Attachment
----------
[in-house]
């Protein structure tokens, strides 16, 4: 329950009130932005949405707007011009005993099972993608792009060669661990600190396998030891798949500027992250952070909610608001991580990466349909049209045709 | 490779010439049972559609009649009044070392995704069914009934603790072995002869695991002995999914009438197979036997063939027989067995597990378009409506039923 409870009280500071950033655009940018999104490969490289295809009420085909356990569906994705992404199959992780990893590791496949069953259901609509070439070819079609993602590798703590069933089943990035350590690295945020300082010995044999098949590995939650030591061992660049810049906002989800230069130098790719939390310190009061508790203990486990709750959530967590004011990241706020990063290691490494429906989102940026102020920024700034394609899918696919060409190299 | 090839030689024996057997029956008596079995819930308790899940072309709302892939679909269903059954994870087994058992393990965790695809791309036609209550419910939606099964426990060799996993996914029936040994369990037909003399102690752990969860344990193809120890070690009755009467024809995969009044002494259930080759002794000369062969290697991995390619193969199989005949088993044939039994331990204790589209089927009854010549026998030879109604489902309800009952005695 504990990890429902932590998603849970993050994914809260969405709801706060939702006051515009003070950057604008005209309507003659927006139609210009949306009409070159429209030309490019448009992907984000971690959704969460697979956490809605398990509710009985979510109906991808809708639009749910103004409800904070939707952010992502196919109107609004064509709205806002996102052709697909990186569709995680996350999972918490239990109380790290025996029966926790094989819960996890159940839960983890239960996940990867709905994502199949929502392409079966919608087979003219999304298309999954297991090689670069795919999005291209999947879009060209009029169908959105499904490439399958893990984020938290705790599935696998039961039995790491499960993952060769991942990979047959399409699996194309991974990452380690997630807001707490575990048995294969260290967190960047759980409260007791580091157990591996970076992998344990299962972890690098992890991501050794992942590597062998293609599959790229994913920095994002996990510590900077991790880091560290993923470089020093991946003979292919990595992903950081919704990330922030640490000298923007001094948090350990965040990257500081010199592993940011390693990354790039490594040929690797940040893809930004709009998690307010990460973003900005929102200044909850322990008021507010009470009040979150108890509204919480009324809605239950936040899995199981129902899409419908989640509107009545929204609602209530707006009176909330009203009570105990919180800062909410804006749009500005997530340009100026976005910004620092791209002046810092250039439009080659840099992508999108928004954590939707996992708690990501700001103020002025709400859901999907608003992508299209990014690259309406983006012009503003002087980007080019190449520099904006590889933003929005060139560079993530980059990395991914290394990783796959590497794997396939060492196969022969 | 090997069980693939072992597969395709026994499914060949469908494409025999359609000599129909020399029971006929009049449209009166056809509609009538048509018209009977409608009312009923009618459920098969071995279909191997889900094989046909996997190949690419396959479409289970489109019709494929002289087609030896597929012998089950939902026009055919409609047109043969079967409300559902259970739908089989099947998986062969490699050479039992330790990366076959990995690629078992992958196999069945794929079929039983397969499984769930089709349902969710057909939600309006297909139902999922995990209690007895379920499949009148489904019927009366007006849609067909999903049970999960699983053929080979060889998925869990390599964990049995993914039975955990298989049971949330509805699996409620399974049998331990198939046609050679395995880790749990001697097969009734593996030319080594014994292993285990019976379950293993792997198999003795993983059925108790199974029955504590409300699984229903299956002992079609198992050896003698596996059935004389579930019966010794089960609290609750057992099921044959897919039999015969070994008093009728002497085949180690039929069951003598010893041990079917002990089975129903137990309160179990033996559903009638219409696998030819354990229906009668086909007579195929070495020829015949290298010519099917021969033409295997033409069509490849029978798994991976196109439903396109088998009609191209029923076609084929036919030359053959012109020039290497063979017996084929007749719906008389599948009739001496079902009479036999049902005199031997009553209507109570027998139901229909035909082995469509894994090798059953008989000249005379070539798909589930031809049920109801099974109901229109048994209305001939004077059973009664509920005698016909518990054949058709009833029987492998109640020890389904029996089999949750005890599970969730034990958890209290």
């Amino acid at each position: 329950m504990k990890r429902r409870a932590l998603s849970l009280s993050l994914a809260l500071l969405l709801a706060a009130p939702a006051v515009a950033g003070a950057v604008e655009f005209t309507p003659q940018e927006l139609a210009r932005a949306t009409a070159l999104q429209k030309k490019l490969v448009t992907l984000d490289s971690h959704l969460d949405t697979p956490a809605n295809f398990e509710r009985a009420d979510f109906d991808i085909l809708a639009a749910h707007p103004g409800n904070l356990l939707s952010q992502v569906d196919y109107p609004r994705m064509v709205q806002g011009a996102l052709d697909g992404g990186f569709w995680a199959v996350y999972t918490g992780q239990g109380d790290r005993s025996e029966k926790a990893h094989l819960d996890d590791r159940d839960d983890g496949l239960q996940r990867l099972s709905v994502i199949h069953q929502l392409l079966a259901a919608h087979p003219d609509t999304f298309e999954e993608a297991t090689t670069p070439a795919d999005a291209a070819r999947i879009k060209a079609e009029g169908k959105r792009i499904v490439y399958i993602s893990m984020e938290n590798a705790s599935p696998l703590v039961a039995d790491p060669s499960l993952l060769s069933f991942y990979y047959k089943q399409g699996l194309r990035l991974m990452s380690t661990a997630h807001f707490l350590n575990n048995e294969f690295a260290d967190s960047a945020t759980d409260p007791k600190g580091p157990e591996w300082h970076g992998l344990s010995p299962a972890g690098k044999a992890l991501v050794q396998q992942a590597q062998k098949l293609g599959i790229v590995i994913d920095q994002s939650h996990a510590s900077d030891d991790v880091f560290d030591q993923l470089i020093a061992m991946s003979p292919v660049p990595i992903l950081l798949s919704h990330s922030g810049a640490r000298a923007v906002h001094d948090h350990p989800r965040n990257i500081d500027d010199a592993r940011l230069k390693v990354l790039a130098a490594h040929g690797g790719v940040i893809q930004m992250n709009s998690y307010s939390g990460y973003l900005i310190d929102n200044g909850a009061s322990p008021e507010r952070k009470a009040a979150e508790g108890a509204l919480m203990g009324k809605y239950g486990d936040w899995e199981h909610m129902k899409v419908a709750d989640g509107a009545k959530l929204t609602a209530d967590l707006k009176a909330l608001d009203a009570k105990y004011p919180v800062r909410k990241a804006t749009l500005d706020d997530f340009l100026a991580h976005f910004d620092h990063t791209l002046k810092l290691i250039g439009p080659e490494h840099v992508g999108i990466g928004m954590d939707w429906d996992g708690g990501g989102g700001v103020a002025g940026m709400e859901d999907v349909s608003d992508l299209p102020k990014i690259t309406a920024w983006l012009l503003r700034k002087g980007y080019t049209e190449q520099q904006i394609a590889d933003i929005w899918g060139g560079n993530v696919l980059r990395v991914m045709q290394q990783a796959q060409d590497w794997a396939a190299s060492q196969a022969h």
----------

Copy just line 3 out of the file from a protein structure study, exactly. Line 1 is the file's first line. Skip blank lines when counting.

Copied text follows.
């Amino acid at each position: 329950m504990k990890r429902r409870a932590l998603s849970l009280s993050l994914a809260l500071l969405l709801a706060a009130p939702a006051v515009a950033g003070a950057v604008e655009f005209t309507p003659q940018e927006l139609a210009r932005a949306t009409a070159l999104q429209k030309k490019l490969v448009t992907l984000d490289s971690h959704l969460d949405t697979p956490a809605n295809f398990e509710r009985a009420d979510f109906d991808i085909l809708a639009a749910h707007p103004g409800n904070l356990l939707s952010q992502v569906d196919y109107p609004r994705m064509v709205q806002g011009a996102l052709d697909g992404g990186f569709w995680a199959v996350y999972t918490g992780q239990g109380d790290r005993s025996e029966k926790a990893h094989l819960d996890d590791r159940d839960d983890g496949l239960q996940r990867l099972s709905v994502i199949h069953q929502l392409l079966a259901a919608h087979p003219d609509t999304f298309e999954e993608a297991t090689t670069p070439a795919d999005a291209a070819r999947i879009k060209a079609e009029g169908k959105r792009i499904v490439y399958i993602s893990m984020e938290n590798a705790s599935p696998l703590v039961a039995d790491p060669s499960l993952l060769s069933f991942y990979y047959k089943q399409g699996l194309r990035l991974m990452s380690t661990a997630h807001f707490l350590n575990n048995e294969f690295a260290d967190s960047a945020t759980d409260p007791k600190g580091p157990e591996w300082h970076g992998l344990s010995p299962a972890g690098k044999a992890l991501v050794q396998q992942a590597q062998k098949l293609g599959i790229v590995i994913d920095q994002s939650h996990a510590s900077d030891d991790v880091f560290d030591q993923l470089i020093a061992m991946s003979p292919v660049p990595i992903l950081l798949s919704h990330s922030g810049a640490r000298a923007v906002h001094d948090h350990p989800r965040n990257i500081d500027d010199a592993r940011l230069k390693v990354l790039a130098a490594h040929g690797g790719v940040i893809q930004m992250n709009s998690y307010s939390g990460y973003l900005i310190d929102n200044g909850a009061s322990p008021e507010r952070k009470a009040a979150e508790g108890a509204l919480m203990g009324k809605y239950g486990d936040w899995e199981h909610m129902k899409v419908a709750d989640g509107a009545k959530l929204t609602a209530d967590l707006k009176a909330l608001d009203a009570k105990y004011p919180v800062r909410k990241a804006t749009l500005d706020d997530f340009l100026a991580h976005f910004d620092h990063t791209l002046k810092l290691i250039g439009p080659e490494h840099v992508g999108i990466g928004m954590d939707w429906d996992g708690g990501g989102g700001v103020a002025g940026m709400e859901d999907v349909s608003d992508l299209p102020k990014i690259t309406a920024w983006l012009l503003r700034k002087g980007y080019t049209e190449q520099q904006i394609a590889d933003i929005w899918g060139g560079n993530v696919l980059r990395v991914m045709q290394q990783a796959q060409d590497w794997a396939a190299s060492q196969a022969h």